Premium smartphones have gotten really, really good over the past several years thanks to advancements in processors,AI,camera modules and image processing.When it comes to flagship, the first word that comes in mind is the Galaxy S series from Samsung. #Samsung Galaxy S20 Ultra Review
Samsung is a brand that is popular among tech enthusiasts for its super polular Galaxy S series followed by the Note series globally. For the past several years, Samsung has almost always gotten one thing right on all of its smartphones — the hardware. Samsung is the first smartphone maker that debuts the latest offerings from Qualcomm every year in its S series lineup and also its flagship Exynos processor for certain markets and we are here with our Samsung Galaxy S20 Ultra Review
The S20 Ultra is the biggest and heaviest phone you’ll find.The Galaxy S20 Ultra has metal frames with a glass sandwich design having slightly curved display up front and a slightly curved panel of glass on the back too. Although the curves on the front are not that much noticeable now as Samsung has opted for a much flatter display to protect it from both accidental touches and drops and so goes all the features that we used to see in Galaxy Edge And Note Edge Series.
Here are some spec highlights that we have covered in our Samsung Galaxy S20 Ultra Review
- Main screen: 6.9in QHD+ Dynamic Amoled 2X (511ppi)
- Processor: Samsung Exynos 990 (EU/India) or Qualcomm Snapdragon 865 (US)
- RAM: 12 or 16GB of RAM
- Storage: 128, 256 or 512GB (UFS 3.0) + microSD card
- Operating system: One UI 2.1 based on Android 10
- Camera: Quad rear camera: 108MP wide angle, 12MP ultra-wide angle, 48MP telephoto, depth sensor; 40MP front-facing camera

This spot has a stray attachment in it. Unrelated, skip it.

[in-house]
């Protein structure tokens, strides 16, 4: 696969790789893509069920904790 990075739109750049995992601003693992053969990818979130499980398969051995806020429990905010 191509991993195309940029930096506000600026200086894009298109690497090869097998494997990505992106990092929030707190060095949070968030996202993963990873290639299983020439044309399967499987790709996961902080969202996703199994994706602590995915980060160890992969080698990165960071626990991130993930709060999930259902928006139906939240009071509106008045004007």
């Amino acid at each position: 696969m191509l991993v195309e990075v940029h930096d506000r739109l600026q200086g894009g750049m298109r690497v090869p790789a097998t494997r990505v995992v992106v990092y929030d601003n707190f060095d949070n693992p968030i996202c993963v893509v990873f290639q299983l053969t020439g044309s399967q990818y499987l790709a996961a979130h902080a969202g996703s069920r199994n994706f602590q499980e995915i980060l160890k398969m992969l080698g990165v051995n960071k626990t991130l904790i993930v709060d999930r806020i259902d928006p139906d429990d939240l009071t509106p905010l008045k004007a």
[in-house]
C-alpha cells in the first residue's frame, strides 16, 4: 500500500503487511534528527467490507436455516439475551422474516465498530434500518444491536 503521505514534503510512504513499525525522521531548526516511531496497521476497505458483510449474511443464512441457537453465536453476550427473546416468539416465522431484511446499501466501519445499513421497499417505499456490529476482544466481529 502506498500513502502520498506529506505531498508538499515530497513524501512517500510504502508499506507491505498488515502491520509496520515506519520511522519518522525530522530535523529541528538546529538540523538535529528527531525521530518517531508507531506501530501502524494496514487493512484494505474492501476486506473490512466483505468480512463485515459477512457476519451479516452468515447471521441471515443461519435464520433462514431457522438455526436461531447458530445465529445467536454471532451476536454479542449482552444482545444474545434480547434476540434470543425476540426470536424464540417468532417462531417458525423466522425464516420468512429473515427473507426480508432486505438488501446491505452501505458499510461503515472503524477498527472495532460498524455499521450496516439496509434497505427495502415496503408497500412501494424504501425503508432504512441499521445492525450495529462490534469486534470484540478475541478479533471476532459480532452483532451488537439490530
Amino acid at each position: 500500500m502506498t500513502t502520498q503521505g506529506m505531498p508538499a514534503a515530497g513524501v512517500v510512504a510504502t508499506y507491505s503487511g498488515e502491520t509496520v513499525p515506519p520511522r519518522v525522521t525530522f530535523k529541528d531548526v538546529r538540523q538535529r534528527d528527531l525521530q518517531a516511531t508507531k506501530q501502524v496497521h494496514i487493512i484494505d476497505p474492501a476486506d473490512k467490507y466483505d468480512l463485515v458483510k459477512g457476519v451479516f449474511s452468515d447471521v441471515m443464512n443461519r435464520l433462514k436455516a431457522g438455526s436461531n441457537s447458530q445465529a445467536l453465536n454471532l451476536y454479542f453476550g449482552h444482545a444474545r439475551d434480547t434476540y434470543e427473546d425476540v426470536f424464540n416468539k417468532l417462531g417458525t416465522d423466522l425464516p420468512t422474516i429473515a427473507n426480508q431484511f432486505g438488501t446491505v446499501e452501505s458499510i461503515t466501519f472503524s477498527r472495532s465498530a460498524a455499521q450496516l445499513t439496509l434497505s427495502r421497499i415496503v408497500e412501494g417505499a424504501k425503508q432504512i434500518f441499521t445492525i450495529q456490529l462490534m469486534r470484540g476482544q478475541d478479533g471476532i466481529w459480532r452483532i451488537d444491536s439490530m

- Connectivity: 5G, dual nano sim, USB-C, wifi6, NFC, Bluetooth 5 and location
- Dimensions: 166.9 x 76.0 x 8.8mm
- Weight: 220g
Build & Design:
The metal frame and glass, though, are very glossy and, in turn, very slippery. Still, they feel good in the hand and is of manageable size.
The 6.9″ (17.53 cm) panel on the S20 Ultra is just, well, perfect. The Super-AMOLED display has deep blacks, strong contrast, and vibrant colors. Plus, they’re super bright when you’re outdoors and get super dim when you’re using your phone in bed (even though you know you shouldn’t). Plus, the 3200×1440 resolution is sharp even if the software tones it down to FHD by default.
Samsung’s last top-end display, in the Galaxy Note 10+, was already a pristine example of everything we wanted from a phone screen. And then, Samsung one-upped itself with the Galaxy S20 Ultra. I couldn’t find a single negative mark on this screen. It’s exceptional in brightness, colors, viewing angles, reflectivity and every other part of the display experience that matters.
It has one massive advantage in that it doubled the refresh rate to 120Hz, which is the latest frontier of display smoothness. By doubling the refresh, every single bit of motion on the display is impressively smooth.
You obviously notice it the most when scrolling through feeds and lists, but it applies subconsciously to every bit of movement and every animation — opening apps, pulling down the notification shade, sliding in side drawers and everything else. It’s just pleasing to the eye, and you’re quickly spoiled by it in a way you don’t realize until you go back to a 60Hz screen. Obviously your eyes re-adjust to 60Hz in a similar way, but I just love the look of 120Hz anytime I have it on.